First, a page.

by Linda Burns~I would like to share my personal story of my Mom’s diagnosis with Dementia.
When my son was first diagnosed, in the beginning stages of his various therapeutic interventions for autism and trying to function in this daily game called life, I oftentimes felt all alone on the journey. I now find myself feeling all alone on this current journey of helping to care for my mom who has been diagnosed with dementia. I do not mean that I am doing this solo – my siblings are very much involved and my dad is my mom’s primary caregiver – but the frustration makes you feel that you are going it alone…
Although her diagnosis came three years ago this past November, every day seems like “a first” as new symptoms are constantly – and very rapidly, I might add – manifesting themselves. Although my sister and one brother, who live locally, along with myself are “in this fight” together, we each play very distinct roles. And then there’s my dad, who has many and varying roles and, of course, whom I’m worried about more every day.
The thing about dementia is just this, I find that the more the person becomes reclusive and withdrawn, the more energy and resources and bodies you need. Listening to my dad talk about what one night may entail makes me weary. I know how much “work” it is to try to “bring someone out.” I’ve worked at it for the past 20 years, more or less, ever since my son was diagnosed with autism. The constant effort to engage and monitor and supervise and stimulate and – don’t let me forget mind-read — is emotionally and mentally exhausting.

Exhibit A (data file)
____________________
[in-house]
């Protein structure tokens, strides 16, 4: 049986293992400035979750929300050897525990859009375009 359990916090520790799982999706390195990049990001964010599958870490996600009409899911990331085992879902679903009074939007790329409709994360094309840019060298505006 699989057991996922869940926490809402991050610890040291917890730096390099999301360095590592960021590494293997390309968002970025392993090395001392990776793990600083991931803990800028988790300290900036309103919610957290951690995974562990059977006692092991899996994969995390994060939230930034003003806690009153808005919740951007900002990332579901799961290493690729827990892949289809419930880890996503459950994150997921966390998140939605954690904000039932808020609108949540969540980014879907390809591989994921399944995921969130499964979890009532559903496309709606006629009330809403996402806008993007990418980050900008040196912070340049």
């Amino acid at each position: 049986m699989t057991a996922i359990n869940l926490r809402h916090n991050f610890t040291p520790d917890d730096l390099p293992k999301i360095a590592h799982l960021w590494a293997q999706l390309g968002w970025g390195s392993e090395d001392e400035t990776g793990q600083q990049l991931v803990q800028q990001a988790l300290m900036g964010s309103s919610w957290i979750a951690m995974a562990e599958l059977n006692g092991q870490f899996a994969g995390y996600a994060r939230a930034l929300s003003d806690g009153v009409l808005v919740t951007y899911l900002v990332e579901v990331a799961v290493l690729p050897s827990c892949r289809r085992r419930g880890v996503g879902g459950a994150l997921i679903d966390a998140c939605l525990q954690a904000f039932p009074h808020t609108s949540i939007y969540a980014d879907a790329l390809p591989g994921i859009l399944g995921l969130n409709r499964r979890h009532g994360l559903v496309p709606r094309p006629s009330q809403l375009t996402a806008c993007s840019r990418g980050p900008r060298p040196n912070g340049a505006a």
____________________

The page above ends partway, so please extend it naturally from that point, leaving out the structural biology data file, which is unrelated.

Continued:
And then there’s the double-edged sword when your loved one has not completely become despondent, just as having a high-functioning child with autism, at times, is a double-edged sword. And the guilt enters in when you become saddened that your loved one is aware enough to know…as silly as that sounds…because you genuinely don’t want the alternative, yet in order to spare your loved one the hurt and frustration and depression, you at times feel it’d be easier if…well, you get the picture.
When my son was growing up and we would hit plateaus in his progress, whether it be with self-help skills or language or behavior, I silently thought to myself that it would be easier if I had to care for and deal on a daily basis with a physical limitation. The same applies to dementia. Along with old age comes failed physical health. It’s just a given. However, a failed mind is just so difficult to watch further deteriorate. We are now beginning to see physical deterioration in my mom, as well, but the progression is just now starting to catch up.
And then there’s the male ego that plays into it. Women are natural caregivers. I have seen (and heard) my dad do things that I would never had imagined he’d be capable of, even as recently as five or ten years ago. He has always been a very well-taken-care of vibrant “young” man…and to know that he, at age 81, is taking my mom into the shower with him, giving her pedicures, taking her to have her hair done, cooking her favorite meals…and don’t forget the banana splits or ice cream floats for snack time at night…just proves to me that when there is love between a couple – the kind of unconditional love that remains after 61 years together – there is no one, in your eyes, on this planet that can do the things that you can do for your loved one. I just know – we all do – that one day soon he is going to need outside assistance and it is going to tear him up inside. He will feel as though he failed, while we’ve all been watching him rise above a very difficult health situation.
So in closing, just as it takes a village to raise a child, it takes many bodies, much energy and many prayers and positive thoughts to care for a loved one with dementia.
“Thousands of candles can be lighted from a single candle, and the life of the candle will not be shortened” – Buddha – just as my mother’s light will continue to shine in all of us…